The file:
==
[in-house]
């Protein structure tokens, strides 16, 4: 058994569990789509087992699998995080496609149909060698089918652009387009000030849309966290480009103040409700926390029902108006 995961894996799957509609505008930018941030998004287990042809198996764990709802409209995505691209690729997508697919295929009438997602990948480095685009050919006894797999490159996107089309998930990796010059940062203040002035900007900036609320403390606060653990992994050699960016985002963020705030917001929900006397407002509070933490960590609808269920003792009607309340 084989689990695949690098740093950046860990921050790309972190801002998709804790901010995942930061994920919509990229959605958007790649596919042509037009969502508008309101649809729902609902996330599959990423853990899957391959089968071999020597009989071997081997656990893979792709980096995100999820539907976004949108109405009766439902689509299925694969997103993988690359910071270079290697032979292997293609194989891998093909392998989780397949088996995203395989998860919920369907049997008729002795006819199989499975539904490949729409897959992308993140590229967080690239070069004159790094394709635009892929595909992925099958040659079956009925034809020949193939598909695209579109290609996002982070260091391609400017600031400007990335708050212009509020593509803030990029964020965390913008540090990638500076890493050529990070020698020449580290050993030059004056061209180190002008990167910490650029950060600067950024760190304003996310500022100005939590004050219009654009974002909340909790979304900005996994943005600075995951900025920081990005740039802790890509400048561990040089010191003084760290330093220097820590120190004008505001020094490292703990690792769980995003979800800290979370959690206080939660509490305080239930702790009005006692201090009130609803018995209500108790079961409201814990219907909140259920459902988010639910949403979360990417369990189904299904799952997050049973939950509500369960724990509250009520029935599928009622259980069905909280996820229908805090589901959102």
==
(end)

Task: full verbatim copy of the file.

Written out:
[in-house]
């Protein structure tokens, strides 16, 4: 058994569990789509087992699998995080496609149909060698089918652009387009000030849309966290480009103040409700926390029902108006 995961894996799957509609505008930018941030998004287990042809198996764990709802409209995505691209690729997508697919295929009438997602990948480095685009050919006894797999490159996107089309998930990796010059940062203040002035900007900036609320403390606060653990992994050699960016985002963020705030917001929900006397407002509070933490960590609808269920003792009607309340 084989689990695949690098740093950046860990921050790309972190801002998709804790901010995942930061994920919509990229959605958007790649596919042509037009969502508008309101649809729902609902996330599959990423853990899957391959089968071999020597009989071997081997656990893979792709980096995100999820539907976004949108109405009766439902689509299925694969997103993988690359910071270079290697032979292997293609194989891998093909392998989780397949088996995203395989998860919920369907049997008729002795006819199989499975539904490949729409897959992308993140590229967080690239070069004159790094394709635009892929595909992925099958040659079956009925034809020949193939598909695209579109290609996002982070260091391609400017600031400007990335708050212009509020593509803030990029964020965390913008540090990638500076890493050529990070020698020449580290050993030059004056061209180190002008990167910490650029950060600067950024760190304003996310500022100005939590004050219009654009974002909340909790979304900005996994943005600075995951900025920081990005740039802790890509400048561990040089010191003084760290330093220097820590120190004008505001020094490292703990690792769980995003979800800290979370959690206080939660509490305080239930702790009005006692201090009130609803018995209500108790079961409201814990219907909140259920459902988010639910949403979360990417369990189904299904799952997050049973939950509500369960724990509250009520029935599928009622259980069905909280996820229908805090589901959102």